News In Brief
The probe of the EgyptAir crash off Nantucket, Mass., has been turned over to the FBI, Clinton administration officials said on condition of anonymity. The National Transportation Safety Board's charter says it's the primary investigative authority for transportation accidents until there is evidence of crime. Earlier, a law-enforcement official said the question of whether to open a criminal probe was raised, in part, because "a crew member is heard on the cockpit voice recorder to say something religious in nature." Speculation about a crime had increased after the plane's cockpit data recorder described such difficult-to-explain developments as the autopilot being shut off during what seemed otherwise to be a normal flight.
Negotiations on the 2000 federal budget turned to one of its final hurdles: how to pay for extra spending the White House had won from Republicans without breaking GOP promises to leave Social Security surpluses untouched. Among the latest compromises: debt relief for the third world, more funds to buy land for public parks, and higher royalties for oil companies that drill on public land.
Federal officials released data on efforts by US air carriers to cope with potential Y2K computer problems. The Federal Aviation Administration (FAA) said at 91 percent of 2,822 carriers - including the 10 largest airlines - it found nothing that would affect their ability to comply with its rules. Thirty-five nonscheduled passenger carriers received the lowest FAA rating, which may mean delays and disruptions, but has nothing to do with in-flight safety, an FAA official said. John Koskinen, chairman of the federal Council of Year 2000 Conversion, plays host to news reporters at a White House Y2K crisis center scheduled to go "online" Dec. 28.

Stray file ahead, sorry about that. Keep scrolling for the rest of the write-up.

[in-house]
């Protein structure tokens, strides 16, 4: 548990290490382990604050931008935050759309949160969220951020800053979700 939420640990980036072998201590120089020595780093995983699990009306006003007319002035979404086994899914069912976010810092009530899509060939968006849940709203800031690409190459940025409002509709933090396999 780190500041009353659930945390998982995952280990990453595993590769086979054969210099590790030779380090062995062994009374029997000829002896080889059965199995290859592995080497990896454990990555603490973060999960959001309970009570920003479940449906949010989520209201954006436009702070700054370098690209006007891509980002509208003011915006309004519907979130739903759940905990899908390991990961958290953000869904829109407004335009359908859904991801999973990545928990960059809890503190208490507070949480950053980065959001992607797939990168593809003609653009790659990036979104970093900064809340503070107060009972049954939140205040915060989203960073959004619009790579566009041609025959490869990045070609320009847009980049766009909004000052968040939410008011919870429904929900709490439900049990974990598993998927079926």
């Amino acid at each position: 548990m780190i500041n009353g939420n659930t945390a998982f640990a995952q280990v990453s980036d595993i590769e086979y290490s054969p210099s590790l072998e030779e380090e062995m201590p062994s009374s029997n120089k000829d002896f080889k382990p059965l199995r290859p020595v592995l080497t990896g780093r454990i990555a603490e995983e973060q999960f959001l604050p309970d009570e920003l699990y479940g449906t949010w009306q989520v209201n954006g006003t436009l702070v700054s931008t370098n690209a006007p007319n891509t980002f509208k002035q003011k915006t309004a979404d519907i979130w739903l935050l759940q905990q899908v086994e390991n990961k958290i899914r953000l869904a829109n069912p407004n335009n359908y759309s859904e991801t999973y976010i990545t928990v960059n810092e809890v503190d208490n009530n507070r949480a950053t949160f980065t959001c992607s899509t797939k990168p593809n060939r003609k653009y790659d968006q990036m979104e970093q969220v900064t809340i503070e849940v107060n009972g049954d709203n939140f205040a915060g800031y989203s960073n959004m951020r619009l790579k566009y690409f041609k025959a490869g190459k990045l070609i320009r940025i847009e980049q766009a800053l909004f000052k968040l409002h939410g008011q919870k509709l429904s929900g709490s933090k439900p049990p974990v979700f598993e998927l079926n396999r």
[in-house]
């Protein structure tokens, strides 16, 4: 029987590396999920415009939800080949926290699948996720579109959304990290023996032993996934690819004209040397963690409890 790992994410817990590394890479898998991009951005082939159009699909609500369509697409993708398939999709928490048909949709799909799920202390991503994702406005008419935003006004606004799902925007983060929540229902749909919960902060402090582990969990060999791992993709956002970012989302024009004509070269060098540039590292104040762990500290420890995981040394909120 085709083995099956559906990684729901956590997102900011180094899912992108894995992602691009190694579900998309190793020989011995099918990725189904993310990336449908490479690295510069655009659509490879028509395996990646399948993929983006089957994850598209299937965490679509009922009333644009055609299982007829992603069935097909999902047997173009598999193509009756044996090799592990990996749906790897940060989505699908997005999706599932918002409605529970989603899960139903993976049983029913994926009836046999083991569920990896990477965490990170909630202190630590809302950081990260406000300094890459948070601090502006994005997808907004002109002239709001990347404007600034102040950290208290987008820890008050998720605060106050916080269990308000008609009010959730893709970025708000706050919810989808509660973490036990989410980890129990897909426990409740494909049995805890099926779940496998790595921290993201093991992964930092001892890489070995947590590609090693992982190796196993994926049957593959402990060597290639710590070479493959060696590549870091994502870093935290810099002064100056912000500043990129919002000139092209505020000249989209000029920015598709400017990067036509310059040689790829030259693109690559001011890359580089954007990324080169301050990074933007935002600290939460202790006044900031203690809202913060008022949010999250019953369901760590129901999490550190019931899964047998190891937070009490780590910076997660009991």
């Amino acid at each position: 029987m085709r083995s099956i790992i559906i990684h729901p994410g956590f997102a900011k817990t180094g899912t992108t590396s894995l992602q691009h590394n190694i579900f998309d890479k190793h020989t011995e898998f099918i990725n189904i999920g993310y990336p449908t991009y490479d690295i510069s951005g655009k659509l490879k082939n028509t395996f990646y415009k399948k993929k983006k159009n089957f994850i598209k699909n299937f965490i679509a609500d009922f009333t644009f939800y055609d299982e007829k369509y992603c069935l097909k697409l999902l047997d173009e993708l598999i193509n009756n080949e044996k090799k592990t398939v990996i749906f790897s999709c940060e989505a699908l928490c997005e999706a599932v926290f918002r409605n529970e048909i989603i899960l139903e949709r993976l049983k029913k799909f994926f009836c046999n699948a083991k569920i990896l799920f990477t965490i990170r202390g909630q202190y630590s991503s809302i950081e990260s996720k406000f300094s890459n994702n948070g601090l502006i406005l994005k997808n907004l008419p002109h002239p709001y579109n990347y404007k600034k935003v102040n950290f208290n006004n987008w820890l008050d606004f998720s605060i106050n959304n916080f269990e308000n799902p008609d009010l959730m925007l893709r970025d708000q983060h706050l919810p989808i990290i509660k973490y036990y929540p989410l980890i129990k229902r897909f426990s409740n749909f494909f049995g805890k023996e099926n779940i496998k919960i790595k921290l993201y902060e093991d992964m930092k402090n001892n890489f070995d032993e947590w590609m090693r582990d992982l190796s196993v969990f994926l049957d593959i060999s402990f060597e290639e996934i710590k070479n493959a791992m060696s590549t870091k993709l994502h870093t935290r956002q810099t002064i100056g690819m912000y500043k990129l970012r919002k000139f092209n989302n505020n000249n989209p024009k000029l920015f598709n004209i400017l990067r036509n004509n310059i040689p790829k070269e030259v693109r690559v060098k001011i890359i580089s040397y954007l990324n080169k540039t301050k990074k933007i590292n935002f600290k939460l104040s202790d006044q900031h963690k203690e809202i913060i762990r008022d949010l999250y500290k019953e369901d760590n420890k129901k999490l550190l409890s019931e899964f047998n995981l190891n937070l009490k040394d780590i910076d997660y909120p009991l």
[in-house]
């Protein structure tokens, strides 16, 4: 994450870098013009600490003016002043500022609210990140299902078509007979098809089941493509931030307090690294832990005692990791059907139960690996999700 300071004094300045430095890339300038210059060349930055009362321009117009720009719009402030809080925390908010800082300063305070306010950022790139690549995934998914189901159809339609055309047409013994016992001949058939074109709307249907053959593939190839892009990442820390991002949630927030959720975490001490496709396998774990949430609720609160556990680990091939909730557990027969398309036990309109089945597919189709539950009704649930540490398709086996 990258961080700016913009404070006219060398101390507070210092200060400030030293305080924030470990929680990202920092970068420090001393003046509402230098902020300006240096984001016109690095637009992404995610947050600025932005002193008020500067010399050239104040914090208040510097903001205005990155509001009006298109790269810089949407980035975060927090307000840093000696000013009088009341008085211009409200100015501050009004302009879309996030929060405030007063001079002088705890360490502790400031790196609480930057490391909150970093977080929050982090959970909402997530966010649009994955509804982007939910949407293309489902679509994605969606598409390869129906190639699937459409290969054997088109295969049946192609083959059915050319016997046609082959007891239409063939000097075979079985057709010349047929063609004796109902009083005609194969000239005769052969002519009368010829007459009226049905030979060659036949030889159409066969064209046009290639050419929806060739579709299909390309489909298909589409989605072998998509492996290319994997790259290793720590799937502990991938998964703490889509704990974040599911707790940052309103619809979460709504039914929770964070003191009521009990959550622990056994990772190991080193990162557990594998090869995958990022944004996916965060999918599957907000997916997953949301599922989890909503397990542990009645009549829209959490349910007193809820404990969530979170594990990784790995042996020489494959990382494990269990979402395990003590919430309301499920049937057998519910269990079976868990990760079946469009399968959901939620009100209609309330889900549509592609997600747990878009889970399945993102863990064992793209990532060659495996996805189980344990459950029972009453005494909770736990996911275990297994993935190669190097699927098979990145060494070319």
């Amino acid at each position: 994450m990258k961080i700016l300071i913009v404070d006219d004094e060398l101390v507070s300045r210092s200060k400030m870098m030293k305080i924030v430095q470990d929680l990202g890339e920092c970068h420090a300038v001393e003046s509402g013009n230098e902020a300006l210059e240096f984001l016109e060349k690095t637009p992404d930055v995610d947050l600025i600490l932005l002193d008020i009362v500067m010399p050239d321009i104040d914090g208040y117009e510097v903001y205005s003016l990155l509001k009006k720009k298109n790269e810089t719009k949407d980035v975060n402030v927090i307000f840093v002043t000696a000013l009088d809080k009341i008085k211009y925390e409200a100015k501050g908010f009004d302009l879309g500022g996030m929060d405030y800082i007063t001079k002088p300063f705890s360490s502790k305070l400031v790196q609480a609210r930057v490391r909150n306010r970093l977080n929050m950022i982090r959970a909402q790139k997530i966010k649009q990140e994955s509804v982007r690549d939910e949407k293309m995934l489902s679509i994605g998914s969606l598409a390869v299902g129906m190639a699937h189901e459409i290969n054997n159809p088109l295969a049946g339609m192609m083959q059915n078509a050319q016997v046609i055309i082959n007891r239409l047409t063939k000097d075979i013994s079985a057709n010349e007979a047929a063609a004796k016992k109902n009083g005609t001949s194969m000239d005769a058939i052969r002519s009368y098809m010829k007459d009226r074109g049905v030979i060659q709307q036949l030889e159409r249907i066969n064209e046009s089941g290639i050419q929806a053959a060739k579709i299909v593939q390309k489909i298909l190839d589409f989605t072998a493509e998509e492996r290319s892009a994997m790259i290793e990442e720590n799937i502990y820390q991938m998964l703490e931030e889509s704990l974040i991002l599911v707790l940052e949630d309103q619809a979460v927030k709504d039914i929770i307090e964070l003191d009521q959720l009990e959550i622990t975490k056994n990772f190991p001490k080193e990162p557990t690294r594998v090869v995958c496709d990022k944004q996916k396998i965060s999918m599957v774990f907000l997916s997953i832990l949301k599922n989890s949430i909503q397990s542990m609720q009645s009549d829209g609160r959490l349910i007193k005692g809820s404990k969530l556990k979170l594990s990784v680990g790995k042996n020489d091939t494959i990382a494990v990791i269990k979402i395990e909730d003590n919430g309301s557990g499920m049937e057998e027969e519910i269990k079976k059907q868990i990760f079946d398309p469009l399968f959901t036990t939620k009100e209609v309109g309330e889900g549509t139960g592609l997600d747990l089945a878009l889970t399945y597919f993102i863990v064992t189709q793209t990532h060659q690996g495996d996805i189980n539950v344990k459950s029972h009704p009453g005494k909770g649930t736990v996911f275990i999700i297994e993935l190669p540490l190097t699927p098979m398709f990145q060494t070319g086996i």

The State Department said a Royal Dutch-Shell agreement to develop Persian Gulf oil fields for Iran would be reviewed. The probe will focus on whether Shell should be penalized for accepting the $800 million contract. The 1996 Iran-Libya Sanctions Act authorizes US sanctions to discourage investment in the two countries. Analysts noted that the US waived sanctions last year against the French company Total SA, which had signed a $2 billion gas-exploration deal with Iran in 1997.
More than 1,000 teachers and school employees went on strike in Birmingham, Ala., to protest a $30,000 raise for the school superintendent at a time of meager pay boosts for other system employees. School officials said about 30,000 of some 38,000 students were absent. The strike followed a "sick-out" Friday by about 600 teachers after the school board gave Superintendent Johnny Brown a 20 percent pay increase - from $151,000 to $181,000.
Banks in San Francisco and Santa Monica can collect ATM fees from noncustomers while a lawsuit challenging bans on the surcharges moves forward, a federal judge in San Francisco ruled. District Judge Vaughn Walker granted a preliminary injunction to Wells Fargo and Bank of America, which have sued to block enforcement of the bans. He said a voter-approved ban on ATM surcharges in San Francisco and a similar ban approved by the Santa Monica City Council were likely to be found unconstitutional.
(c) Copyright 1999. The Christian Science Publishing Society